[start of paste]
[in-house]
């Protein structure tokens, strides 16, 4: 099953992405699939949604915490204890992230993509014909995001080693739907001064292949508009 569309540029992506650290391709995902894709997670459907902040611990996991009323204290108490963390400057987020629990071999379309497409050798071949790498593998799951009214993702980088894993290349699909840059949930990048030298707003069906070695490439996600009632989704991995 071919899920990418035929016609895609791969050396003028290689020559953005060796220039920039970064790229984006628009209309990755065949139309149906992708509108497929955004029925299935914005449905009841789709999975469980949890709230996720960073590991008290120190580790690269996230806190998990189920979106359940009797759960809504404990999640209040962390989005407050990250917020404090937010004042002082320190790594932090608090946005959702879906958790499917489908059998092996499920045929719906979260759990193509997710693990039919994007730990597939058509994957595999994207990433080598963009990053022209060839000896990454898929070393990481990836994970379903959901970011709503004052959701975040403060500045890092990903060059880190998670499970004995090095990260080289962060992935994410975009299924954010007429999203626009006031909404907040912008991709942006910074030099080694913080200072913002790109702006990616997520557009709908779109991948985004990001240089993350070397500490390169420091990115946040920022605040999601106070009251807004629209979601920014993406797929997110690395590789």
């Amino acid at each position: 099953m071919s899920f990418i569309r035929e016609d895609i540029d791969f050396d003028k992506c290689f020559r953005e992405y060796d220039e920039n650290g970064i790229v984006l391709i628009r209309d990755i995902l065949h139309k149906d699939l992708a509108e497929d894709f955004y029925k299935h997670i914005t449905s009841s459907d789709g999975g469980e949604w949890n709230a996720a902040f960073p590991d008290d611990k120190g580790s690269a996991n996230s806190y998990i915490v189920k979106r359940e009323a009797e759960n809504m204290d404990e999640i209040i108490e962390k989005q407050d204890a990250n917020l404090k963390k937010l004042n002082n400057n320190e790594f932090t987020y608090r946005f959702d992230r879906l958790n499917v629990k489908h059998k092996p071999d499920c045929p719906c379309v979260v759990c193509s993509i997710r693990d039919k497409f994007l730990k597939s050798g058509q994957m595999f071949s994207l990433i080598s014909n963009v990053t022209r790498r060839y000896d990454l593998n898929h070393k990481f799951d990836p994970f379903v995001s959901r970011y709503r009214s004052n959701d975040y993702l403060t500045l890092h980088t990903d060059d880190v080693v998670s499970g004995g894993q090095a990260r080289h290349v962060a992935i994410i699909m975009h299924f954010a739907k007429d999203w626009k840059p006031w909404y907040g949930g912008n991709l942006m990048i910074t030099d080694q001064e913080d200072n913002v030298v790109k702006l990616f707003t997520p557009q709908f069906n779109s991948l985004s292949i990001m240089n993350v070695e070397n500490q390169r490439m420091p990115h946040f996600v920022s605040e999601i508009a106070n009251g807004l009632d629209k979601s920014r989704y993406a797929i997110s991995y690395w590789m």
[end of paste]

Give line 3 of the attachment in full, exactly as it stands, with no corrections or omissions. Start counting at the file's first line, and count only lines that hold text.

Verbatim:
């Amino acid at each position: 099953m071919s899920f990418i569309r035929e016609d895609i540029d791969f050396d003028k992506c290689f020559r953005e992405y060796d220039e920039n650290g970064i790229v984006l391709i628009r209309d990755i995902l065949h139309k149906d699939l992708a509108e497929d894709f955004y029925k299935h997670i914005t449905s009841s459907d789709g999975g469980e949604w949890n709230a996720a902040f960073p590991d008290d611990k120190g580790s690269a996991n996230s806190y998990i915490v189920k979106r359940e009323a009797e759960n809504m204290d404990e999640i209040i108490e962390k989005q407050d204890a990250n917020l404090k963390k937010l004042n002082n400057n320190e790594f932090t987020y608090r946005f959702d992230r879906l958790n499917v629990k489908h059998k092996p071999d499920c045929p719906c379309v979260v759990c193509s993509i997710r693990d039919k497409f994007l730990k597939s050798g058509q994957m595999f071949s994207l990433i080598s014909n963009v990053t022209r790498r060839y000896d990454l593998n898929h070393k990481f799951d990836p994970f379903v995001s959901r970011y709503r009214s004052n959701d975040y993702l403060t500045l890092h980088t990903d060059d880190v080693v998670s499970g004995g894993q090095a990260r080289h290349v962060a992935i994410i699909m975009h299924f954010a739907k007429d999203w626009k840059p006031w909404y907040g949930g912008n991709l942006m990048i910074t030099d080694q001064e913080d200072n913002v030298v790109k702006l990616f707003t997520p557009q709908f069906n779109s991948l985004s292949i990001m240089n993350v070695e070397n500490q390169r490439m420091p990115h946040f996600v920022s605040e999601i508009a106070n009251g807004l009632d629209k979601s920014r989704y993406a797929i997110s991995y690395w590789m």